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the borked dps model of magics (no damage improvement from skill, barely any from perks either)
That pissed me off with my mage character. It seems like the only purpose of having a high skill in any of the schools is to get access to higher level spell books from the college. And it makes no sense, as all other skills in the game have a visible in-game benefit to getting the level higher. All of the warrior weapon skills offer a 0.5% damage increase for every skill advancement, all of the thief skills make performing that particular skill easier or better, while the only thing that advancing a mage skill does is give you experience.

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eliminate or at least tone down the holy trinity of alchemy/enchant/smithing overpoweredness or such?
I don't know how you'd actually do that, other than to tone down the rate at which they advance. You can certainly gimp them as much as you want, but if you gimp them too much, then powergamers like you and me will find other places to spend our perk points. However, even if they just reduce the rate at which those skills advance, it will just delay the process somewhat.

Because right now, that's the only cost of the crafting skills. All three will make you more money than what it costs to purchase the base materials, and so the only limiting factor is the available supply of purchasable raw materials from merchants. If you envision a mythical world in which alchemy reagents, iron ore, and soul gems were available for purchase in unlimited supply, it would be possible to level enchanting, alchemy, and smithing to 100 as soon as you got to Whiterun.
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Last edited by Aldeth the Foppish Idiot; Mon, 7th May '12 at 2:34pm.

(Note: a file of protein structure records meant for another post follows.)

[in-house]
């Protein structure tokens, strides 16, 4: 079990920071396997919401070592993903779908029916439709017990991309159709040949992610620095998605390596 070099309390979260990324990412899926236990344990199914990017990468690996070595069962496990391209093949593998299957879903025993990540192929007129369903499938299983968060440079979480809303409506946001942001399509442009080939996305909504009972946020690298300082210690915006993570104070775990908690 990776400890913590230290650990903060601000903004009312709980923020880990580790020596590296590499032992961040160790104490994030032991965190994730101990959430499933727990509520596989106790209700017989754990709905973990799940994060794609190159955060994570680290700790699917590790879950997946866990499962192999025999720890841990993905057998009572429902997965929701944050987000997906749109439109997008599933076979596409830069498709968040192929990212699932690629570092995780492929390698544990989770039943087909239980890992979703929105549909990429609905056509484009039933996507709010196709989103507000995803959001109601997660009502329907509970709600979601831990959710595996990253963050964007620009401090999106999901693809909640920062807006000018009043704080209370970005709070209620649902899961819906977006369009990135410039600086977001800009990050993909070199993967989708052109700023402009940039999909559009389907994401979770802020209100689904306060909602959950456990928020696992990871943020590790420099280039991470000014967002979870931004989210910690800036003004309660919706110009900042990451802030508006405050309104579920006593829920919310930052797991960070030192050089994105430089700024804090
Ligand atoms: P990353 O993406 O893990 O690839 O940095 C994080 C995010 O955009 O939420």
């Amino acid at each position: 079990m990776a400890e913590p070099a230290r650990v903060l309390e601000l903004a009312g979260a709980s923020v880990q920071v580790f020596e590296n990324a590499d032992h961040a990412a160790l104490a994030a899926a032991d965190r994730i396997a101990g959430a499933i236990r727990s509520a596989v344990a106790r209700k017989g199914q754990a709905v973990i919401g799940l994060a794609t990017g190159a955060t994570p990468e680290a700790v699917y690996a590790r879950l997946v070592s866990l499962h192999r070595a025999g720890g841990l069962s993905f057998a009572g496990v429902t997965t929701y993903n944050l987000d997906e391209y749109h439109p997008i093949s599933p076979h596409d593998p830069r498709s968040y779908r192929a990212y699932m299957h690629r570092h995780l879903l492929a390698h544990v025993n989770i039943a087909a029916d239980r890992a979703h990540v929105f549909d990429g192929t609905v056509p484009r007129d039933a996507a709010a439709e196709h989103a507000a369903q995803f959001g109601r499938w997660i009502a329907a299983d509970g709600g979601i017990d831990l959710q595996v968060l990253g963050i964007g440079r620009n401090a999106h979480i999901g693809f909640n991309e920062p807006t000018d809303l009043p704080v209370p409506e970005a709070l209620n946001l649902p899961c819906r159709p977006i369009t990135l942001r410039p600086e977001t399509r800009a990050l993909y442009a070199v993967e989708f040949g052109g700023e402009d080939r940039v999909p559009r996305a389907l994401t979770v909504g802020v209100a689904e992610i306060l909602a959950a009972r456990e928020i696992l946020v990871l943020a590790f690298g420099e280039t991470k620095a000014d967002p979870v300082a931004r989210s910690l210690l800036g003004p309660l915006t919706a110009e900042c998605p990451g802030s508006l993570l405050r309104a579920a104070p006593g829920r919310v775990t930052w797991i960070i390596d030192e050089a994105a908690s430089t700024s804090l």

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Old Mon, 7th May '12, 8:16pm   #3
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Quote:
Originally Posted by Aldeth the Foppish Idiot View Post
You'll still make a lot of iron daggers, because iron ore and iron ingots are so much cheaper
The actual formula for skill exp is known (from UESPWiki)
Creating new item: 25+3*cost^0.65 base exp
Improving an existing item: 25+8*cost^0.6 base exp

In other words, anything costing about 25 about doubles the creation exp (compared to just base 25), 150 gives four times as much, 750 about ten times and so forth. But the real dough seems to come from improving the items, with the extremely low cost of just +1 ingot.

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I have found that jewelry seems to award a huge amount of experience per craft. So the easiest means of leveling smithing (assuming you have access to a smelter) is to buy any iron ore you find, transmute to gold, smelt it, make rings/amulets.
But this makes so much more sense than just doing the most basic thing a smith can do, several hundred times over. Not to mention gives an actual, non-cheesy use for Alteration.

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Even before you add in the cost increase from enchanting, a regular gold ring/amulet sells for more than what you paid for the base materials.
While techically true, the ring/amulet enchants aren't anywhere as lucrative (moneywise) as weapon enchants unless you have lots and lots of large stones to burn.

Quote:
It is a magicka intensive process. Each casting of transmute requires 80 magicka, and you need to cast it twice to convert one piece of iron ore into gold ore.
Other than it takes a fair bit of more IRL time, this is actually a GOOD thing as Alteration increases according to the amount of mana used for it. Just make a habit of casting it at every corner while you're strolling around any city.

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It seems like the only purpose of having a high skill in any of the <magic> schools is to get access to higher level spell books from the college.
And a small mana cost reduction. Whoop-de-doo.

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You can certainly gimp them as much as you want, but if you gimp them too much, then powergamers like you and me will find other places to spend our perk points.
Here's how I would change it: